By JOHN WAWROW AP Hockey Writer
Three-time Olympian Brianna Decker announced her retirement from the United States national hockey team on Thursday, ending a career in which she ranks third among American women players in world championship tournament points.
The forward from Wisconsin was a core member of USA Hockey’s next generation of female players, who built on the success of their trail-blazing predecessors. She was a member of the gold medal-winning team at the 2018 Winter Games in South Korea — the U.S.‘s second to win a title after the 1998 Nagano Games, when women’s hockey made its Olympic debut.
The 31-year-old Decker also won Olympic silver medals in 2014 and 2022, along with six world championship titles. She made her national team debut with the Under-18 squad in 2008, and competed in her first world championship in 2011.
“Representing USA Hockey as a member of Team USA has been the honor of a lifetime,” Decker said in a USA Hockey release announcing her retirement.
“Hockey has given me opportunities I could only dream of as a young kid just learning to skate. Playing hockey first started as a way to keep up with my brother’s, but turned into my life’s passion,” she added. “I’m proud to have taken the ice with so many incredible teammates, and thank them, my family and friends for their unwavering support throughout the years.”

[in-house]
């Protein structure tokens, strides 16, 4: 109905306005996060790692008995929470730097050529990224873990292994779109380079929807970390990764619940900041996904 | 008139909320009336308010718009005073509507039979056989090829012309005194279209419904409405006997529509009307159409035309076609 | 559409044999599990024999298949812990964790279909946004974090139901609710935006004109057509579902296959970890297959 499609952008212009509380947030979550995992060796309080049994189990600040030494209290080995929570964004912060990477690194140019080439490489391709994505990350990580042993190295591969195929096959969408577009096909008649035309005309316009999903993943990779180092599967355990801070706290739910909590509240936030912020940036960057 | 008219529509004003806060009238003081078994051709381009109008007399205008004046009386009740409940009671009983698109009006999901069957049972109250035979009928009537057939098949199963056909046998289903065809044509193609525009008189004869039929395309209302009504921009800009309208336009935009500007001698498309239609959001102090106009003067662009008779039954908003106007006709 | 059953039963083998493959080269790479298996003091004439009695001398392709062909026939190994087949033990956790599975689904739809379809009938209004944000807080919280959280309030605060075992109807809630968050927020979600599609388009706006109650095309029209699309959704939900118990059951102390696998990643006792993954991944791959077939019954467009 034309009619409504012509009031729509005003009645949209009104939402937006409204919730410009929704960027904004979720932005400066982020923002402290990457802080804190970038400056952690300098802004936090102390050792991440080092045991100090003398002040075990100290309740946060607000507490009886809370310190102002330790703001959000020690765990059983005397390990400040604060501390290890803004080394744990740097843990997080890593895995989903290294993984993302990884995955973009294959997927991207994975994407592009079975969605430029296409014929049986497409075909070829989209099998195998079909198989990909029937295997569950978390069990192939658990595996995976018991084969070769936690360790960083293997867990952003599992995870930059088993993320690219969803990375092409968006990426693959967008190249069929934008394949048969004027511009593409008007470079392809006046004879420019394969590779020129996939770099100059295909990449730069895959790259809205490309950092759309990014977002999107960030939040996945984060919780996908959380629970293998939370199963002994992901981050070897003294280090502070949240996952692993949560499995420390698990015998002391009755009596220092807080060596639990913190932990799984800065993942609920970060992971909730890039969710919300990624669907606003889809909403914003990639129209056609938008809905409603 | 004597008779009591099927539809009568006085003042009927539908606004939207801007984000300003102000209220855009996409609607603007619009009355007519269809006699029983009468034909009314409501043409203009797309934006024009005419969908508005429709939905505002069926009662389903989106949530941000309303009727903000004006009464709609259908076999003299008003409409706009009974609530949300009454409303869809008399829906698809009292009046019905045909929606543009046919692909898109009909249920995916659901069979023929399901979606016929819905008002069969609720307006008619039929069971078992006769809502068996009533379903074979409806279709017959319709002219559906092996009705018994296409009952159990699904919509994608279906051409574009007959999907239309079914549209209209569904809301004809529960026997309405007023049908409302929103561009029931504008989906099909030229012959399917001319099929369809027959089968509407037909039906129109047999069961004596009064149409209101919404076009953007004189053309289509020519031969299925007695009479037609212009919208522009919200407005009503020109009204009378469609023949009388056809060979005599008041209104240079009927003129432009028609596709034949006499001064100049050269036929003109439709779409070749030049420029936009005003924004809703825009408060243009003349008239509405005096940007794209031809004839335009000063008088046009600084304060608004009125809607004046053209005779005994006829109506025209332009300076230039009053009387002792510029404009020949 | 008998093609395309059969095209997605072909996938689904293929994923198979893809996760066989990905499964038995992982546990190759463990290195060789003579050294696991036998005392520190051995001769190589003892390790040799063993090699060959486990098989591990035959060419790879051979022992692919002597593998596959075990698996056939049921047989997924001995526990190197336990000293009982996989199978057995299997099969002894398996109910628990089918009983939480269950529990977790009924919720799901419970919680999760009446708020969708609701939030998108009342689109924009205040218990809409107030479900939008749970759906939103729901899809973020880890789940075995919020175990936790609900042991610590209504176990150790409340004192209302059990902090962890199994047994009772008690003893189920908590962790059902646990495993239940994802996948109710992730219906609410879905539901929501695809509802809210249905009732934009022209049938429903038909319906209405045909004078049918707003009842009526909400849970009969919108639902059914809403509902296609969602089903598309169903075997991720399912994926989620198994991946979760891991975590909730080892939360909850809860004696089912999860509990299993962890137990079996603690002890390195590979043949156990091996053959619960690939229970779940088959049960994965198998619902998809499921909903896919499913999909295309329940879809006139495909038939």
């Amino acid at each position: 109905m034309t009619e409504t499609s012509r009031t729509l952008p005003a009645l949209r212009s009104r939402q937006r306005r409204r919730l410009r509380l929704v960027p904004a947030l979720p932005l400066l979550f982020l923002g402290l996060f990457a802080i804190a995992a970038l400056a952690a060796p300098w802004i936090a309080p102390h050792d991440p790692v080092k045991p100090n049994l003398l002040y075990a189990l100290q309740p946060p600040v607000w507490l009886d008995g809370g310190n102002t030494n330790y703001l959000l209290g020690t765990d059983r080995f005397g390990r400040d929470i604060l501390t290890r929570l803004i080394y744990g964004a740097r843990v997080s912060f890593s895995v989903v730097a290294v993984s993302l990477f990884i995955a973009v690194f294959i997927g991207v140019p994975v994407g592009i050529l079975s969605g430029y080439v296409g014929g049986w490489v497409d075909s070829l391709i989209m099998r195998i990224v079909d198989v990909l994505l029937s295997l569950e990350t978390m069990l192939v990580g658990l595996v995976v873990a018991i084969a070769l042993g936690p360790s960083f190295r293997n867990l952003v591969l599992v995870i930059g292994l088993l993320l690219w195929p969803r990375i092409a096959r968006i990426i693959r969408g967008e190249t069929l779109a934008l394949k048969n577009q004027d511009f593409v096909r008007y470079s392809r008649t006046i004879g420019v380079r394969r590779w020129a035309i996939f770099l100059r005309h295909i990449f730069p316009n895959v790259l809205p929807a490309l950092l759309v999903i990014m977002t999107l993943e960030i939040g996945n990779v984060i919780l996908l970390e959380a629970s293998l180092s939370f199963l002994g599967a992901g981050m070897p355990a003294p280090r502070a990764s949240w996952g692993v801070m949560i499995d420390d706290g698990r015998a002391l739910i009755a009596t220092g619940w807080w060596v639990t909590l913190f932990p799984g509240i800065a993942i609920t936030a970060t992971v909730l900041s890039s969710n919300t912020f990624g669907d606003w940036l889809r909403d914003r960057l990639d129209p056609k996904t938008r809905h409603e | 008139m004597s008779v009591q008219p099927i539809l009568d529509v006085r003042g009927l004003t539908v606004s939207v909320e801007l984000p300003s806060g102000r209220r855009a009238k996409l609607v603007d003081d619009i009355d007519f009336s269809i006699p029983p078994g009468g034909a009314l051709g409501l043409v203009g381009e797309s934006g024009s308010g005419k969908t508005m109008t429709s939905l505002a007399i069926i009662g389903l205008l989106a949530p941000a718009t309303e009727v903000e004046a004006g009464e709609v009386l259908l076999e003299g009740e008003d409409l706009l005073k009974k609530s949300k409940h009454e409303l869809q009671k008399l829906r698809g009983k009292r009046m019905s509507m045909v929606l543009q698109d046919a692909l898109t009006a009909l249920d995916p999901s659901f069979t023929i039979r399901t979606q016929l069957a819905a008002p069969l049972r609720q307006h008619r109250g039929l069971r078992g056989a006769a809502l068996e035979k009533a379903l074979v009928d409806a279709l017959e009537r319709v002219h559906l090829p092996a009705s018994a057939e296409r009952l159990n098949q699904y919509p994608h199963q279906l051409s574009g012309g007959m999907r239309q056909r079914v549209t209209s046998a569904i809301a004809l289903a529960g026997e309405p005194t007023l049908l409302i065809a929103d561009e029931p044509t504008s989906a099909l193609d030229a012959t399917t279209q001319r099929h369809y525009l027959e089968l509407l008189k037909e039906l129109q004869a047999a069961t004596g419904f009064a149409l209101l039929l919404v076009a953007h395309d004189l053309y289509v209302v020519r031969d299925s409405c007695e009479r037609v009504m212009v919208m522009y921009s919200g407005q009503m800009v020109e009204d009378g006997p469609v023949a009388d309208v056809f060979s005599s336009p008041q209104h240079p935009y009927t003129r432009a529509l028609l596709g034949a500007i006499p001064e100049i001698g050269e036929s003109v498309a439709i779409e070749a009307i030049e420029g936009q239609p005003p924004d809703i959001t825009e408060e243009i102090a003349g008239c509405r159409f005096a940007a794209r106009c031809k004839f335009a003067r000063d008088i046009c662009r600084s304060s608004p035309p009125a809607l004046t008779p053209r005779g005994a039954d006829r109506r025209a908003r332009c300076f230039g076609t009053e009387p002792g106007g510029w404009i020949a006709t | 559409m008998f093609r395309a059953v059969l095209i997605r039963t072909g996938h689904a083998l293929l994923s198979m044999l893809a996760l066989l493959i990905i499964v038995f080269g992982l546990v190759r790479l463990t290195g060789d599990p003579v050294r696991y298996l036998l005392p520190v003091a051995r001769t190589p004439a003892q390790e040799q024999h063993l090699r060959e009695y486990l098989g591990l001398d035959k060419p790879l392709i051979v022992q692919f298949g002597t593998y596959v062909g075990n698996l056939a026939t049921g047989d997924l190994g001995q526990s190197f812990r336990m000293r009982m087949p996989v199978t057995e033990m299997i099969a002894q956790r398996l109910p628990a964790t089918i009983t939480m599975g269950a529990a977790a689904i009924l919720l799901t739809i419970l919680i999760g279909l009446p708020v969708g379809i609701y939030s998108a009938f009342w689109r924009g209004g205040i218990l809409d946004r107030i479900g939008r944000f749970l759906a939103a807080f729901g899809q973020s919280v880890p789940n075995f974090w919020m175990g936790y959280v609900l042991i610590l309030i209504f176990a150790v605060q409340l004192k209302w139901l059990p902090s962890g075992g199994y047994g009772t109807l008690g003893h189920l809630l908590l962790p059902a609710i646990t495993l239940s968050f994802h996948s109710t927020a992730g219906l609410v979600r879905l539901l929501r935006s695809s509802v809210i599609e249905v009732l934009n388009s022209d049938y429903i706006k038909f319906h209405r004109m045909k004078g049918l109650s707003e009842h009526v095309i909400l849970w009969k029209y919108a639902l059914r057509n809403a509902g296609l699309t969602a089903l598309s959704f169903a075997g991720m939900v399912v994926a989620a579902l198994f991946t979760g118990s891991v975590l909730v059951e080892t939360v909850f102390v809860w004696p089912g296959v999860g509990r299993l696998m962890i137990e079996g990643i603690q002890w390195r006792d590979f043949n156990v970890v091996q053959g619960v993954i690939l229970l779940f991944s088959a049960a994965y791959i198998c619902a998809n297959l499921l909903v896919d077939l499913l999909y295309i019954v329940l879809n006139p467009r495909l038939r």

Decker’s announcement comes 13 months after her last Olympic appearance ended abruptly when she broke her left fibula and tore ligaments in her ankle in a preliminary round-opening 5-2 win over Finland at the Beijing Games.
Her injury was considered a potential difference-maker in the U.S. failing to defend its Olympic title in losing the gold-medal game 3-2 to arch-rival Canada.
Decker finishes her national team career with 81 goals and 89 assists for 170 points in 147 career games. Her 68 career points in world championship play rank third on the U.S. list — one ahead of team captain Coyne Schofield, Kendall — and fourth with 40 assists.
“Brianna was a difference maker every time she stepped on the ice,” USA Hockey executive director Pat Kelleher said. “While we’ll miss watching her play, we look forward to her continued involvement in the sport, and wish her the very best in the next chapter of life.”
Decker has already transitioned into coaching. She is currently the associate head coach and special advisor for the Shattuck-St. Mary’s girls prep school hockey program in Minnesota. Last year, she broke ranks from the Professional Women’s Hockey Players’ Association to serve as a team and player development advisor for the rival Premier Hockey Federation.
Decker has also helped grow girls hockey around the country by funding programs through an endowment she launched in 2019.
“Over the course of my career, countless coaches made an immeasurable impact on my life both on and off the ice,” Decker said. “I look forward to helping shape the next generation of bright young hockey stars in the United States.”
Decker played college hockey at Wisconsin, where she helped the Badgers win the national championship in 2011 and, a year later, won the Patty Kazmaier Memorial Award as women’s college hockey’s top player. She was also a two-time MVP in the National Women’s Hockey League, which has since become the PHF.